What comes next for Broadway Auto Row?
on June 12, 2012
Residents, city employees and anyone interested in the future of the Broadway-Valdez district, which is located just north of downtown, gathered to ask questions of a panel of local experts at Temple Sinai on Monday night for an event called “Catalyzing Change: Revitalizing the Broadway-Valdez District in a Post-Redevelopment Era.”
Would a big department store like Macy’s, or even smaller retail companies, set up shop along the Broadway Corridor? Can cars, pedestrians, bicyclists, shoppers, public transit and auto dealerships coexist in an area known for years as Broadway Auto Row? And as the area develops, will the City of Oakland be able to provide an adequate amount of affordable housing, even with the demise of its previous main funder, the city’s Redevelopment Agency?
The panelists tackling these questions included Fred Blackwell, the assistant city administrator; Vien Truong, the chair of the Oakland Planning Commission; economist Alexander Quinn of AECOM, a professional technical and management support services firm; and Andres Cluver, the secretary-treasurer of the Oakland Building Trades Council. Councilmember Rebecca Kaplan (at-large) and Mayor Jean Quan were also present and addressed the audience of about 80 people. The Better Broadway Coalition, a network of community groups and organized labor concerned with land use, and improving the area, put on the event.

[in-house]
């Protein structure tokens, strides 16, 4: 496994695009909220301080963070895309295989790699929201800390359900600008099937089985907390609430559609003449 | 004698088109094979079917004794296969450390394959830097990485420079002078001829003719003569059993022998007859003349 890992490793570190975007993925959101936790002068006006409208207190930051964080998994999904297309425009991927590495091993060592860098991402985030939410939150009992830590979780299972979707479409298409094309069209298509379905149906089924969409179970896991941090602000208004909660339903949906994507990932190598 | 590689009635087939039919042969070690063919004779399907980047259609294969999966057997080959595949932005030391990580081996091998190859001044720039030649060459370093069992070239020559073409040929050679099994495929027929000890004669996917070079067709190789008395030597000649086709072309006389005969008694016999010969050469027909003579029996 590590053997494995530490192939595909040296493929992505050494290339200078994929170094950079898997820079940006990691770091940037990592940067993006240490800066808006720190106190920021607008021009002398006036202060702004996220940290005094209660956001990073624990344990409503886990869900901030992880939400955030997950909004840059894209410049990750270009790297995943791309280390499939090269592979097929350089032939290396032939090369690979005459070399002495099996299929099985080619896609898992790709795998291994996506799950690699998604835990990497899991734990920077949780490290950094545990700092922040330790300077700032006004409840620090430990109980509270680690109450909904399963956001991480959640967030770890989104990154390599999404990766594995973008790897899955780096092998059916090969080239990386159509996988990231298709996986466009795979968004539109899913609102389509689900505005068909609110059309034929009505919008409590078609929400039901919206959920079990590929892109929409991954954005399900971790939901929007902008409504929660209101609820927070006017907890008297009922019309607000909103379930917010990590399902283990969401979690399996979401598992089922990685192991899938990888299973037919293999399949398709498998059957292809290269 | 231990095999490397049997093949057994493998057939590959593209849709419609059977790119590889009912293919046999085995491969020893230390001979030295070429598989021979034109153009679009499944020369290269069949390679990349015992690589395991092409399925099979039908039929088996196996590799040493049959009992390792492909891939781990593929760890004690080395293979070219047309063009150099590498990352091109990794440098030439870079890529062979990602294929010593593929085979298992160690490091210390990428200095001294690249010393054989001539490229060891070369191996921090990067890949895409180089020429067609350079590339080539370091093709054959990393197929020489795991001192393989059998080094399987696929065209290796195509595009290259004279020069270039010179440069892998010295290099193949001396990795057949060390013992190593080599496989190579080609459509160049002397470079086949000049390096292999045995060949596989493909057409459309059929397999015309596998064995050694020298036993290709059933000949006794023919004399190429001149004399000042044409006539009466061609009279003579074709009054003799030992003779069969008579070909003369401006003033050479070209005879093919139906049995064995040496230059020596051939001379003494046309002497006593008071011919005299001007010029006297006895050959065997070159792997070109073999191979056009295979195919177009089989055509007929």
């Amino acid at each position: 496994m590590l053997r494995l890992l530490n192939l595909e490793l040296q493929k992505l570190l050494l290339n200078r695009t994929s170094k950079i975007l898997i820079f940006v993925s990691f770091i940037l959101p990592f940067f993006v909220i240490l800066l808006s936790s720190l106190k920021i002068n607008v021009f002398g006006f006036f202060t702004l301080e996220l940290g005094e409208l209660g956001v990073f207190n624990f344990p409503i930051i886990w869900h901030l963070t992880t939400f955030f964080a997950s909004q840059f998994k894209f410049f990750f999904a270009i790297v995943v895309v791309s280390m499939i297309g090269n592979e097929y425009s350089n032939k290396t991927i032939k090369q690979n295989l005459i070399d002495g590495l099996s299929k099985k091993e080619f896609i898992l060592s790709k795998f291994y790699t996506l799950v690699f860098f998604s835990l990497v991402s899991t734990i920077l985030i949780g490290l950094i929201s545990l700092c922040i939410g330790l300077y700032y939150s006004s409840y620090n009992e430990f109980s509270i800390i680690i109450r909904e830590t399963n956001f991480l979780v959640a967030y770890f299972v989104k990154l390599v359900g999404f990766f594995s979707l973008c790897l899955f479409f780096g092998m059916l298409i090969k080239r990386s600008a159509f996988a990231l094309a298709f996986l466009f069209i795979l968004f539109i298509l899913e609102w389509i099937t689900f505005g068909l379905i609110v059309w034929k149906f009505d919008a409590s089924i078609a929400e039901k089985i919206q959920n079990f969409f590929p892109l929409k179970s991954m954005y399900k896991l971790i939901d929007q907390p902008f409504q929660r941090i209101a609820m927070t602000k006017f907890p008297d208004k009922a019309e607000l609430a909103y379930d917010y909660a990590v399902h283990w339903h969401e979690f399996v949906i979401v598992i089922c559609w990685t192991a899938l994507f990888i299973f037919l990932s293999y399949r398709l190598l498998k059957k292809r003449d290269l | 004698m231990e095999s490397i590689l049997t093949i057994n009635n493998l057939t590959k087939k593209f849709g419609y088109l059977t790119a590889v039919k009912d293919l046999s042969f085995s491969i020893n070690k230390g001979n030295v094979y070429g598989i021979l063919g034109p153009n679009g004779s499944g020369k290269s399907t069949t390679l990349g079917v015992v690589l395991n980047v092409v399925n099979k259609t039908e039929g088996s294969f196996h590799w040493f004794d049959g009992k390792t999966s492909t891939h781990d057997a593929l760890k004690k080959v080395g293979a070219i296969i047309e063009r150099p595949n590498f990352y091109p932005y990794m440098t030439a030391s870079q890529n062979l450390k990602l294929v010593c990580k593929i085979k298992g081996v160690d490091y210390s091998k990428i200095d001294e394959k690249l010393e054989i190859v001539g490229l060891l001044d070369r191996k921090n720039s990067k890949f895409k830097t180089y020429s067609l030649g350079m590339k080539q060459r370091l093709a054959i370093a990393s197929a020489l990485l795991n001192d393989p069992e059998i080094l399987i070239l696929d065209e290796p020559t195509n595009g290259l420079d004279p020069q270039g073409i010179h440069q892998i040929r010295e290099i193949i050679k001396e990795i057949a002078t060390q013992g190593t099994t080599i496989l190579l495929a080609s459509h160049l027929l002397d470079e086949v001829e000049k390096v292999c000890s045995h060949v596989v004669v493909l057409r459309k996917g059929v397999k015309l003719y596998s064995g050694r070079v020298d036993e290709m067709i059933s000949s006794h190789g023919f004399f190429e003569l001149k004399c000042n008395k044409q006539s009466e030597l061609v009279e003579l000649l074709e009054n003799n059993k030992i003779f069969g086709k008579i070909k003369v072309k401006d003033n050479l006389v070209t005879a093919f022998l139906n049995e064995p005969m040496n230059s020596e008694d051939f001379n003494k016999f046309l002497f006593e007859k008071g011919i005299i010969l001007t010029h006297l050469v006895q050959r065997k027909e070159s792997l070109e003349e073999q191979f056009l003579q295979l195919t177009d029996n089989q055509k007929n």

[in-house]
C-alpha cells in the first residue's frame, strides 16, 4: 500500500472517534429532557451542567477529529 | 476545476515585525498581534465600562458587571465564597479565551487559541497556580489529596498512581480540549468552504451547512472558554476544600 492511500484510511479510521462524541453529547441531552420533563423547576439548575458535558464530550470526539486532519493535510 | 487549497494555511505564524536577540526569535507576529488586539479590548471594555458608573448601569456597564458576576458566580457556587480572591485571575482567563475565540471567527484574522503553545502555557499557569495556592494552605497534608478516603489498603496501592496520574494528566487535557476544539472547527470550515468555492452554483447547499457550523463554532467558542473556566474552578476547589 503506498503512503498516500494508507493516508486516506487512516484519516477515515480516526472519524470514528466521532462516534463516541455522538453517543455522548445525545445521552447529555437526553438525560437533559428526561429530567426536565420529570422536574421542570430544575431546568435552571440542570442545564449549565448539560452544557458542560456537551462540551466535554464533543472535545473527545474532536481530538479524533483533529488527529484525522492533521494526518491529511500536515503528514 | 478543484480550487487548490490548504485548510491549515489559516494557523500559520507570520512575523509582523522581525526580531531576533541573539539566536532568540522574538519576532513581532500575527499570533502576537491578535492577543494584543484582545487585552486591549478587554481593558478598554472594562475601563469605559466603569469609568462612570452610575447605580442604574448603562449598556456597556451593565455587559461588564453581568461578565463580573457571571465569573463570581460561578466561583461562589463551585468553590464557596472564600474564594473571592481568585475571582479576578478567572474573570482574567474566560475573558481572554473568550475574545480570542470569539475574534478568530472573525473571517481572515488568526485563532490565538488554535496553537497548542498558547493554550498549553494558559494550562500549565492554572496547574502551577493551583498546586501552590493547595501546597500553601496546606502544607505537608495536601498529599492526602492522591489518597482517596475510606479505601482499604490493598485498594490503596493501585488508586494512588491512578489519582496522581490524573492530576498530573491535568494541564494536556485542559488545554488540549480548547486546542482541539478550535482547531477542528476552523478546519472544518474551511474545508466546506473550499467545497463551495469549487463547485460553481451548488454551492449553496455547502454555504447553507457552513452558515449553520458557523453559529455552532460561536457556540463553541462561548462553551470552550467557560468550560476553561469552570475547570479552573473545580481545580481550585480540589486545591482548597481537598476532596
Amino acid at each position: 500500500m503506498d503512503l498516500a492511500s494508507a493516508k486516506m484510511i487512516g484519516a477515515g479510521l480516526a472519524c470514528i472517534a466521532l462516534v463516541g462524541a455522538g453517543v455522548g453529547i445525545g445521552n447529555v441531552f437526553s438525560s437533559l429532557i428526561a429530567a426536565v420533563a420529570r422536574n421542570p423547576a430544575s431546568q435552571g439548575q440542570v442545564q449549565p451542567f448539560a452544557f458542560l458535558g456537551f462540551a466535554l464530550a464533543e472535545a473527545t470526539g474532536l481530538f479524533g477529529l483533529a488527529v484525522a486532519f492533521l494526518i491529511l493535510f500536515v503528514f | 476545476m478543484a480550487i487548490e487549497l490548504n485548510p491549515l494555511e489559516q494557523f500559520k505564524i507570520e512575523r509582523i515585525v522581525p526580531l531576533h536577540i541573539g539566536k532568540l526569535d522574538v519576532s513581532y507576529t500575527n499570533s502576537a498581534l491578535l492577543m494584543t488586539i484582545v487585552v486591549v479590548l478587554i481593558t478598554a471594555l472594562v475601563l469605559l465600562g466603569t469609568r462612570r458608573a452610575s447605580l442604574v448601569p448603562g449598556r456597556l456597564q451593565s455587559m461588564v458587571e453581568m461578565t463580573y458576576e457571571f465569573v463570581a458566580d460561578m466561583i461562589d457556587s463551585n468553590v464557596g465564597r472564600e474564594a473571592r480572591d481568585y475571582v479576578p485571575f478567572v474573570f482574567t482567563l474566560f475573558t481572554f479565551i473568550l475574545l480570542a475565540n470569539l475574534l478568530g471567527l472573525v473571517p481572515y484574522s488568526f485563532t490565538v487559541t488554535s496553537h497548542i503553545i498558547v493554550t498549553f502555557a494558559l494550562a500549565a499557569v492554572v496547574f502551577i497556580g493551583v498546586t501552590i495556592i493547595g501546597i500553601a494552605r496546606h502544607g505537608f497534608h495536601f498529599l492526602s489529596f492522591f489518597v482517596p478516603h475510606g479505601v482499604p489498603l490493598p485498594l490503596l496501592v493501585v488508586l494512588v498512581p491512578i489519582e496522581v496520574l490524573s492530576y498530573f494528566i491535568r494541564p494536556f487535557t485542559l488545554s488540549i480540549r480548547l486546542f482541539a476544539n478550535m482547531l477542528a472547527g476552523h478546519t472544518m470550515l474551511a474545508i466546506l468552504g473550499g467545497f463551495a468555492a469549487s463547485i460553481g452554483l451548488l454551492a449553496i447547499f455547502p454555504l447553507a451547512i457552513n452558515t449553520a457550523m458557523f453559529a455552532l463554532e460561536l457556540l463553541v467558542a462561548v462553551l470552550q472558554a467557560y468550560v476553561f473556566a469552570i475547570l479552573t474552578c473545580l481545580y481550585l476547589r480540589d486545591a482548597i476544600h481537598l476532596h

“The Valdez area is in the heart of the Broadway Corridor, and the Broadway Corridor is on a renaissance,” Quan told the audience, adding the area is “in the heart” of the city and a “critical” part of the city’s revitalization plan.
After years of planning, the city appears to be moving ahead with a specific strategy for developing the area. In 2011, city staff held workshops about the area, and in December the city released a draft of its plan for the area. The report identifies the Broadway-Valdez district as the “best opportunity for re-establishing a core with the type of comparison shopping that once served Oakland and nearby communities, and that the city currently lacks.”
According to the report, there are 400,000 residents who live within a 10-minute drive in the area and spend $1.6 billion elsewhere on goods they could buy on Broadway if retail was added to the area. Capturing 12 percent of those expenditures would be enough to support a major retail development in the city, according to the report, which deemed that goal “very reasonable.”
But with the loss of the Redevelopment Agency last year, the source of not only affordable housing but also funds for alleviating blight and improving the conditions of economically depressed urban areas, there are concerns the city may not have the funds to transform the area. As a result, many think the city and developers would have to choose between priorities, like either creating more affordable housing, retail or improved access for pedestrians, bicyclists and public transit.